Smith said he expects the trend to continue, largely because of the swelling ranks of residents and visitors looking for more street activity. Thousands of local, out-of-state and international buyers who come to the portion of Downtown Los Angeles during the district's five market weeks are also spurring the need for more places to eat and visit.

Indeed, the number of restaurants and snack shops has doubled from 47 to 94 businesses since 2001, according to the study. Typical of the new wave is the spacious, sit-down eatery O'Mamamia Italian Restaurant at the corner of Pico Boulevard and San Pedro Street. Like other newcomers, the restaurant melds into the hustle and bustle of garment stacks, mannequins and showrooms from its location on the second floor of a modern fashion center.

Closer to the major apparel mart hub, the Tiara Café is expected to open later this year on the ground floor of the New Mart. Owner Fred Eric of Los Feliz's trendy Fred 62 is behind the venture, which will include a gourmet eatery and market.

Eric Kessler, a broker with GVA DAUM who specializes in Fashion District properties, said he has recently shown buildings to several restaurateurs looking for space. Last month he sold the building housing one of the district's most popular restaurants, Angelique Café at 832-840 S. Spring St. (it will remain a restaurant for at least the next two years). The two-story property, which includes several additional stores and a two-story loft, was purchased by local industrial and commercial property owner DNR Brothers for $1.24 million. While it was in escrow, more than a dozen bidders made offers on the property where Spring and Main streets converge.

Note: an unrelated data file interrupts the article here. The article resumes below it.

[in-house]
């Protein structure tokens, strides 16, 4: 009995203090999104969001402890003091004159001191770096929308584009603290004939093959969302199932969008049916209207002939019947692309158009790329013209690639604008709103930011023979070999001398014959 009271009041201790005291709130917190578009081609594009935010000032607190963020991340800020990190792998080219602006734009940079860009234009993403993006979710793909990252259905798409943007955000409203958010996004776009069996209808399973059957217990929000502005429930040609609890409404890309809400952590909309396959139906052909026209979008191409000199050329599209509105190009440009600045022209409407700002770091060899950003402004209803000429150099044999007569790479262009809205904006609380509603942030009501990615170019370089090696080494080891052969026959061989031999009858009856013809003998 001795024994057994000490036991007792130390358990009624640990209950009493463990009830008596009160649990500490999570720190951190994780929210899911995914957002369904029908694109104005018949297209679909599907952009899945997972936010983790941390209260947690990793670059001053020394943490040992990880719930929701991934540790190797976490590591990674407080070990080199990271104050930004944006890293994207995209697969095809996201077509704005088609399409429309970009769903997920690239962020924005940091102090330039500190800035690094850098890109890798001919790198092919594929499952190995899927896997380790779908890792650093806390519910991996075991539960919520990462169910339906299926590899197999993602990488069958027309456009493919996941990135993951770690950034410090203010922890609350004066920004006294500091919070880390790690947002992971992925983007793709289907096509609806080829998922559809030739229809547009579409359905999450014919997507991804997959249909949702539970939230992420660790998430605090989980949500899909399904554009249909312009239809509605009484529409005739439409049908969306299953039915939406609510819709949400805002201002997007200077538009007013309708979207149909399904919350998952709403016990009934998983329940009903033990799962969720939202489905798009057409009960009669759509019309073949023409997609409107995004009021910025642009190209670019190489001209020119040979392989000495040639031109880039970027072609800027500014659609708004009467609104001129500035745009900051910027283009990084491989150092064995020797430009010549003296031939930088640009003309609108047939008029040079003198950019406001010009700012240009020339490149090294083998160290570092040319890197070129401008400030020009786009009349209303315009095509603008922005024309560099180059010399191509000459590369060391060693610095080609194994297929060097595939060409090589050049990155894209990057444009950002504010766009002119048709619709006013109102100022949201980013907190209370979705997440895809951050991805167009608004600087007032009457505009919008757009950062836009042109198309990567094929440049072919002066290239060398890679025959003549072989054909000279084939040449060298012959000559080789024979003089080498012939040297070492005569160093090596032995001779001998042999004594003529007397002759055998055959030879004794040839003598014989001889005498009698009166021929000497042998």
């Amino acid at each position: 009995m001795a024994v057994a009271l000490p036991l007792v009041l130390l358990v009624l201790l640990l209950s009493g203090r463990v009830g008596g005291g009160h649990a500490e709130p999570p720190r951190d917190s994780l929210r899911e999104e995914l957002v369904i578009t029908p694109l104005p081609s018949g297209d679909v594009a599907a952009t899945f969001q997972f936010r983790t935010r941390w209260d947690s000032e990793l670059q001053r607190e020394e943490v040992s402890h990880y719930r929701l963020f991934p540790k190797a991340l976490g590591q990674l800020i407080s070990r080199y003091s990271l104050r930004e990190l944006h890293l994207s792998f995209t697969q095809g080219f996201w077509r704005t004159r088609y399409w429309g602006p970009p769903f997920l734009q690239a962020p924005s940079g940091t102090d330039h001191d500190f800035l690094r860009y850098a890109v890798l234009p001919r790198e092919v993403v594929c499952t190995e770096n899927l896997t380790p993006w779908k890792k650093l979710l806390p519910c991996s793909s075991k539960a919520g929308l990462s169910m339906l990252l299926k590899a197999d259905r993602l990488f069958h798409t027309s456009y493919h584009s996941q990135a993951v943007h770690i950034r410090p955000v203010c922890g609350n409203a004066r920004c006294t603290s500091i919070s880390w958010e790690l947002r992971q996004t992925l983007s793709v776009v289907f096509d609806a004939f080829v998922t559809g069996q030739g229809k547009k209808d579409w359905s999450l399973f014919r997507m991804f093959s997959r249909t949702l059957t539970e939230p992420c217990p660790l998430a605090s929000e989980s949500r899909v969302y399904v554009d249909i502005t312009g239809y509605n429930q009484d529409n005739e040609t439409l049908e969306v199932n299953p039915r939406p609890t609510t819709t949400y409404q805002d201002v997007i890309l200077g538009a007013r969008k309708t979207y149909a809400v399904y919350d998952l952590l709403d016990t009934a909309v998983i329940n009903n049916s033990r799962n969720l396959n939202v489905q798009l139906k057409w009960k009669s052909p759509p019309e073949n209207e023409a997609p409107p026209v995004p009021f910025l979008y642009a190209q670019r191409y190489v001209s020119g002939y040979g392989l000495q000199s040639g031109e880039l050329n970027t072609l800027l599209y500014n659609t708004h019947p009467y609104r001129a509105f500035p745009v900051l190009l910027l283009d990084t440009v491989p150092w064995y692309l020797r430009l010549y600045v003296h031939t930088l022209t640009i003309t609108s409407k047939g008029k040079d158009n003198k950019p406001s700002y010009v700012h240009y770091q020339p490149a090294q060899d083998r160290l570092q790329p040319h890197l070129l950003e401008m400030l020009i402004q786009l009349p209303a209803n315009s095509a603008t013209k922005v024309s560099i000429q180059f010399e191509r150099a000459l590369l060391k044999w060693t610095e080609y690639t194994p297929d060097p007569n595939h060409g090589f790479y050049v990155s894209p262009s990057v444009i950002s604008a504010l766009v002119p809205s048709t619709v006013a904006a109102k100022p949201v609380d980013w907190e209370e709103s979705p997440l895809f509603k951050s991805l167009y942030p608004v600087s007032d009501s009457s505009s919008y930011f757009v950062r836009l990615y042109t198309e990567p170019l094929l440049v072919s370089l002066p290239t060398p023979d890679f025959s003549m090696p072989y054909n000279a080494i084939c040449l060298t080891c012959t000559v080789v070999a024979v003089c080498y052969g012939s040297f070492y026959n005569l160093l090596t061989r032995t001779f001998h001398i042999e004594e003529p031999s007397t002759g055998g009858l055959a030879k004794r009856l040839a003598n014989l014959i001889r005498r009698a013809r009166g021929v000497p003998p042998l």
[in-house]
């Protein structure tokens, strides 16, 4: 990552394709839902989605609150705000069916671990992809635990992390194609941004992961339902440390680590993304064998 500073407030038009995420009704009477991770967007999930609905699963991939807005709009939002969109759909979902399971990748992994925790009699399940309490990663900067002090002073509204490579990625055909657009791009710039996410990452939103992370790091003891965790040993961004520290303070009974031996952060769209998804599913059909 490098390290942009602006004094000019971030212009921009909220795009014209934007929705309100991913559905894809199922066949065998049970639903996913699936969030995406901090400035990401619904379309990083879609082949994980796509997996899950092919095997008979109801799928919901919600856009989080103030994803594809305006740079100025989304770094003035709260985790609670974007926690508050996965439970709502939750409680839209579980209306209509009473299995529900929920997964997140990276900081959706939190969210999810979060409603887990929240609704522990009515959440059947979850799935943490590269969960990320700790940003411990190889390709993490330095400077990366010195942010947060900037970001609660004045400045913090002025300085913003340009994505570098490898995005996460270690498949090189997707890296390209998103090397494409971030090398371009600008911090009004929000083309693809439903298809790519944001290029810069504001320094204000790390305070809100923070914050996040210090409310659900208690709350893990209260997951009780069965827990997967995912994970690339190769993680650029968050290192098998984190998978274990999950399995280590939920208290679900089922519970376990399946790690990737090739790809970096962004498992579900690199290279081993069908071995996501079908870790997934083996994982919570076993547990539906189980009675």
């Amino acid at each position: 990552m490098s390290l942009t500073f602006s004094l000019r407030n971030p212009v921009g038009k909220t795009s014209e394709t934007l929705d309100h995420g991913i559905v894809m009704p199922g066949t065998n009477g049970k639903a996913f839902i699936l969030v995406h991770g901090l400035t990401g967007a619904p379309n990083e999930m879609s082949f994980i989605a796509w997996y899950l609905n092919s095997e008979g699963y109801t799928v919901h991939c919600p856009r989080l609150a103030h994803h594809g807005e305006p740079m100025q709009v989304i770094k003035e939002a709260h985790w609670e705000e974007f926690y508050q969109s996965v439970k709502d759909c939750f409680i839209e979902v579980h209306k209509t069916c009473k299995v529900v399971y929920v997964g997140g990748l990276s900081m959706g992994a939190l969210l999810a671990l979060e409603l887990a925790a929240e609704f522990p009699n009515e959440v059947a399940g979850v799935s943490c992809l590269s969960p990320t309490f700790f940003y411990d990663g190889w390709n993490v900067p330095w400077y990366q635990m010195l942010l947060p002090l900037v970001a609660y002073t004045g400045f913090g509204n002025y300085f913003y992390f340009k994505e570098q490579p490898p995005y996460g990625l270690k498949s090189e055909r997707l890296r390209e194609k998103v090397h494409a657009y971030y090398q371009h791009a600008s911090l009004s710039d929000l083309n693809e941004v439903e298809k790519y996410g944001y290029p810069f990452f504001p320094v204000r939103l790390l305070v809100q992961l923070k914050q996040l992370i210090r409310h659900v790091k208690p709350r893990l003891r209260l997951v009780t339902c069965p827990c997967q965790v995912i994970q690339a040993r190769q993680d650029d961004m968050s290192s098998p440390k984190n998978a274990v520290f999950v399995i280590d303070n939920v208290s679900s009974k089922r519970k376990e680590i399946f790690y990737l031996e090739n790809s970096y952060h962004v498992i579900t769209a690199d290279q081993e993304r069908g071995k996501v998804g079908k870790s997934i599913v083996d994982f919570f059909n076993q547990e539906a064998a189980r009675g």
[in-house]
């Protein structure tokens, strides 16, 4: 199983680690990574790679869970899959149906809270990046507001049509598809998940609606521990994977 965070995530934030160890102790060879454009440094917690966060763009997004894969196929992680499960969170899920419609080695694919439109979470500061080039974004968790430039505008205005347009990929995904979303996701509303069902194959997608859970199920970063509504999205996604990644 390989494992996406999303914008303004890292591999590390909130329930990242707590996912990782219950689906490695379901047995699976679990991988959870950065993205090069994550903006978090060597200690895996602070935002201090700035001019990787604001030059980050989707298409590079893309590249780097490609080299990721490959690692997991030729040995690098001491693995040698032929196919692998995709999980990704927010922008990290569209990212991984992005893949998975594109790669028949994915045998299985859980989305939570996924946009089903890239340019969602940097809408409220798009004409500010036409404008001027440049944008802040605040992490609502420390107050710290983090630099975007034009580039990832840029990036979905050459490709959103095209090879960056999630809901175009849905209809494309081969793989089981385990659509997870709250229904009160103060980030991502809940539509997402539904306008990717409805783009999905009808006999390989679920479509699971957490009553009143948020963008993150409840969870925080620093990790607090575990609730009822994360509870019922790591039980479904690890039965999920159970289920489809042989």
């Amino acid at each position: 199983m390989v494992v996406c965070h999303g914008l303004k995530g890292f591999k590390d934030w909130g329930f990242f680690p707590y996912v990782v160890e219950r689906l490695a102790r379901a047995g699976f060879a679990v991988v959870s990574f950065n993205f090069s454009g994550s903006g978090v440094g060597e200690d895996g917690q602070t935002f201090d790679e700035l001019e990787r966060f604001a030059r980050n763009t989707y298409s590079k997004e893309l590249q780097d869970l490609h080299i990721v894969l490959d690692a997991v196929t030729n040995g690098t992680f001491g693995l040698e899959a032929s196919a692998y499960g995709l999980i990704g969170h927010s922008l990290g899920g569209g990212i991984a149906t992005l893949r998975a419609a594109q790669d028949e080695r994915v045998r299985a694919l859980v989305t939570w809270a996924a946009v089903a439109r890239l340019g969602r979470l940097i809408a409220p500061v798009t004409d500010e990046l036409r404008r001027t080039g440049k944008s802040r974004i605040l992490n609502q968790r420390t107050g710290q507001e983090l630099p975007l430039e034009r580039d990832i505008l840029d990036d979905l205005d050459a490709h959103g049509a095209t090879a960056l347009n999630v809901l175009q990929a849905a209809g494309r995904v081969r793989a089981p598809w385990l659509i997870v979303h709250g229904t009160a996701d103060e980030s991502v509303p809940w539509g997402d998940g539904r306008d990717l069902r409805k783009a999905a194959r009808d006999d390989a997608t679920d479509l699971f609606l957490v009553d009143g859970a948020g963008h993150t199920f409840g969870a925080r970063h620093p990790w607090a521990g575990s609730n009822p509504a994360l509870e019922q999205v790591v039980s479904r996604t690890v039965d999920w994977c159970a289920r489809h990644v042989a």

Kessler said a number of factors have come together in the last year to create the strong development climate. Among those are sellers willing to part with contiguous properties that can be made into housing. There is also a strong existing retail component and a large population - residents, designers and shoppers - with disposable income.

"The recipe for success in any area is a sense of community, a lot of those multi-story fashion buildings, and you have to have a retail component to sustain population," he said. "A far more superficial reason is that you have a lot of exceptionally good-looking people walking around the Fashion District."

A Slate of Deals


In some cases, the demand for property has driven up land prices to dizzying heights. Buildings that once fetched $50 a square foot are now getting multiple bids for $100 or more a square foot, said local real estate players. One garment building on Eighth and Los Angeles streets sold for a record $110 a square foot earlier this year.

Jamison Properties purchased the 3 million-square-foot California Market Center in April, the biggest acquisition in the district at $135 million. The complex at 110 E. Ninth St. - which takes up the entire block at Los Angeles, Main, Ninth and Olympic - is considered the hub of the West Coast fashion industry.

Last week, the 165-apartment Santee Court (the first of several phases in the project) was sold to Dallas-based L&B Realty Advisors for an estimated $45 million.

"Given Santee's unique location, area retail tenant mix and demand for housing, this asset will give our client the long-term yield stability consistent with their strategy," said David W. Gleeson, the firm's executive vice president, in a written statement.

The Gerry Building, another property in the multi-edifice Santee Court collection owned by developer Mark Weinstein, was sold two weeks ago to LaeRoc Partners for $15 million. The building is 70% occupied with fashion showrooms, with rents at about $2 a square foot.